Newborns In the Entertainment Industry
Is it worth it?
Employers within the entertainment industry will always want to create content or advertisements that are the most realistic to their products, or eye-catching to an audience. However, if you do this and then you need to employ an infant, things become a lot more complicated.
Victoria’s Child Employment Act 2003 subjects infants to strict criteria if they are going to work within the entertainment industry. This work will often consist of advertising for products such as nappies or baby formula, television shows such as Neighbours or Home and Away, film, modelling or other related productions.
When the parent of a newborn baby, who is under 12 weeks, wishes for their child to partake in a role, they need to provide their written consent. However, there are still many other factors that could possibly render the child unable to partake in work, that the parents have no control over.
To employ a newborn baby in Australia, an employer will need to gain a work permit. However, the baby must also meet certain key health and developmental criteria. They must have been delivered full term, in good health with a birth weight of at least three kilograms, and be exhibiting satisfactory weight gain. The child mustn’t have had any post-natal problems and should be feeding successfully. Even if the child satisfies all requirements except one, they will be unable to work until they are older than 12 weeks of age.
So, even if an opportunity presents itself to your newborn, if you do not meet the criteria you will be unable to legally have your child in the industry.
Of the 83,493 Victorian babies born in 2017, Victoria’s Consultative Council on Obstetric and Paediatric Mortality and Morbidity (CCOPMM) report states that 83.1% had a birth weight of between 2,500 and 3,999 grams. This is the most common weight category and is associated with the least health risks.
These health and developmental conditions are seen in the legislation of Victoria, Queensland, and New South Wales. However, New South Wales laws also maintain that a baby must be handled by no more than four people, including the child’s parent or guardian and a registered nurse or midwife.
Once an employer has satisfied all regulations relating to a baby’s birth and development, they must commit to upholding further regulations pertaining to the care and treatment of the baby on set.
Records of the child’s employment must be recorded and maintained. A baby must not be exposed to harmful lighting during their employment. An employer must also ensure that makeup is not applied to a baby unless the makeup is non-irritating and uncontaminated. Finally, the child must not be exposed to anyone suffering from any illness during the baby’s employment. These are fair and justifiable conditions that any reasonable person would adhere to, and are solidified in Victoria, New South Wales, and Queensland’s related legislation. However, NSW is the only state that requires a licensed medical professional to be present.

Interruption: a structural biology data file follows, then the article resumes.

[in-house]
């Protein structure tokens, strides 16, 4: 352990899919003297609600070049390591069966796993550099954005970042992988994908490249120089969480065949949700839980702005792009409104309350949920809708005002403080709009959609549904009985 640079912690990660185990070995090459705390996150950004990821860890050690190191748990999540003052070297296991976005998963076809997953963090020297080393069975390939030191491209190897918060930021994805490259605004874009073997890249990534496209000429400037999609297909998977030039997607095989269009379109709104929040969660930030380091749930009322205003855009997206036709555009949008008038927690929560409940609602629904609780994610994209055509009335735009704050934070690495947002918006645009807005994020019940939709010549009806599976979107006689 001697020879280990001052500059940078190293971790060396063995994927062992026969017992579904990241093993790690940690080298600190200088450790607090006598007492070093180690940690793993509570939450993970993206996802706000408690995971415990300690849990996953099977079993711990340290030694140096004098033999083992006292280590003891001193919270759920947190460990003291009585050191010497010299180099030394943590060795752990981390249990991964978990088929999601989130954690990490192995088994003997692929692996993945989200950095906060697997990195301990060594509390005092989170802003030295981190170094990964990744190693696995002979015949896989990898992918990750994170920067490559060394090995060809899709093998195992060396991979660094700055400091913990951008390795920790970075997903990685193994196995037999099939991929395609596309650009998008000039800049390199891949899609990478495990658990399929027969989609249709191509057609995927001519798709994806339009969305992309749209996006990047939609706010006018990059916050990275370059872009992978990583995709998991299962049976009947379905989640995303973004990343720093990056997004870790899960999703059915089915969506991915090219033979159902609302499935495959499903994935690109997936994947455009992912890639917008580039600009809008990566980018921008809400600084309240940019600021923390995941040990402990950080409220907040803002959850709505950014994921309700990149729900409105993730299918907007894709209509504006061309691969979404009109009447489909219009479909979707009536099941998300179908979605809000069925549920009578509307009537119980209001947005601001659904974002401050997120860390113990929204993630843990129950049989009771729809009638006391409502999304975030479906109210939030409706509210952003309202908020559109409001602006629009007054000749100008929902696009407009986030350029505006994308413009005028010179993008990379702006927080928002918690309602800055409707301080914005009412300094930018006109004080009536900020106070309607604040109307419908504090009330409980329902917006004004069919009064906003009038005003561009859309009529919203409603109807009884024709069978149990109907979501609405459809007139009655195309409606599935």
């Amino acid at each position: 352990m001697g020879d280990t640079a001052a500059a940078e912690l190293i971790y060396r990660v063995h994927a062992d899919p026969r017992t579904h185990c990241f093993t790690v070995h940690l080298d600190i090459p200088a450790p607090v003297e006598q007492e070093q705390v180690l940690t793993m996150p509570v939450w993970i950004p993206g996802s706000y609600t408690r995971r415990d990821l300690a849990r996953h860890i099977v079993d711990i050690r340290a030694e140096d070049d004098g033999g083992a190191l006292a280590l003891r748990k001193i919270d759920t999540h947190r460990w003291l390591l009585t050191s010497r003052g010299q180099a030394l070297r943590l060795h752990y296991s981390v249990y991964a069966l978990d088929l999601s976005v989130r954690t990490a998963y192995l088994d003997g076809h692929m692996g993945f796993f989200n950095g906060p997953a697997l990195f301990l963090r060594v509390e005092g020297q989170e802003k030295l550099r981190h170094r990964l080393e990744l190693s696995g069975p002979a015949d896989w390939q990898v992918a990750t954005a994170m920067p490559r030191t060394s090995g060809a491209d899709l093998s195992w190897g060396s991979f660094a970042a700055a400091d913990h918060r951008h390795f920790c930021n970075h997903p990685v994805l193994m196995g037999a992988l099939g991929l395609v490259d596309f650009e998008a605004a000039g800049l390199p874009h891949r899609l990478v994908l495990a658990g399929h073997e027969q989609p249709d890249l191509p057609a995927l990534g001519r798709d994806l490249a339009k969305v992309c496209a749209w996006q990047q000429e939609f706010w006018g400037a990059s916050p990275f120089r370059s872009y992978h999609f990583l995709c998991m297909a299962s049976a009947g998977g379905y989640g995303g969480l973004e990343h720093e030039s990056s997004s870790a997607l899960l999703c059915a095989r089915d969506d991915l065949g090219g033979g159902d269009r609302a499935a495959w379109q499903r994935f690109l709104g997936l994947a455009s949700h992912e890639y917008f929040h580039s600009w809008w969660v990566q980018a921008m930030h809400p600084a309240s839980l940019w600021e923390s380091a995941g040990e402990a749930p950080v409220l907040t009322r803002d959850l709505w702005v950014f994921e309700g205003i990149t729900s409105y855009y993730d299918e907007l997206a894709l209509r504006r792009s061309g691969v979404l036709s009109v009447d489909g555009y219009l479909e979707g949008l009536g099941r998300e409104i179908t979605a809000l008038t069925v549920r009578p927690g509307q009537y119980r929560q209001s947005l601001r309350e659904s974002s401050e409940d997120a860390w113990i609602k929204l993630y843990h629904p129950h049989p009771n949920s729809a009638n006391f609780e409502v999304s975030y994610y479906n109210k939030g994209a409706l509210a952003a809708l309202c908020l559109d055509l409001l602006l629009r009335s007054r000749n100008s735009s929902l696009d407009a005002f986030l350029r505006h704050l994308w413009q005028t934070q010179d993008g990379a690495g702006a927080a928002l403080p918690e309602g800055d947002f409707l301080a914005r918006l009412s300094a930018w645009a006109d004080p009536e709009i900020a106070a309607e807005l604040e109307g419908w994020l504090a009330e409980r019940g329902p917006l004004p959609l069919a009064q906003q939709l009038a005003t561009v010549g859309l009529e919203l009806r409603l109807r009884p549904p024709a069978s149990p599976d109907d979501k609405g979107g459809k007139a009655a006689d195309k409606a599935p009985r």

In 2020, we were also introduced to a new set of challenges when dealing with newborns on set and that was the risk of COVID-19. Even now, some states are hesitant to allow them on set because the risk isn’t worth it for the liability.
Though Victoria, New South Wales, and Queensland share many common regulations, all other states and territories have vastly different laws relating to the employment of children and babies. The inconsistency and ambiguity surrounding such laws make child employment difficult for employers and parents to navigate.
From an agency perspective, having newborns on the books can pose a challenge. This is because they grow so quickly and by the very nature of the newborn category, babies only fall into it for a very short period of time. So, agencies that do take on this category prefer to offer a low cost, or reduced period of representation instead. Many agencies will also use a more common option of having open castings and putting them out to the public via social media. This is because it can be difficult to maintain a good roster of children within the newborn category, so they will only do an open casting call if they don’t have talent on their books that fits all necessary criteria.
So, is it worth it? Many employers believe so. The authenticity of having an actual newborn baby in your advertisement or show will not compare. Many will go through this process just for the sake of the end product, and well that’s the basis of this industry; the outcome is the most important aspect of all.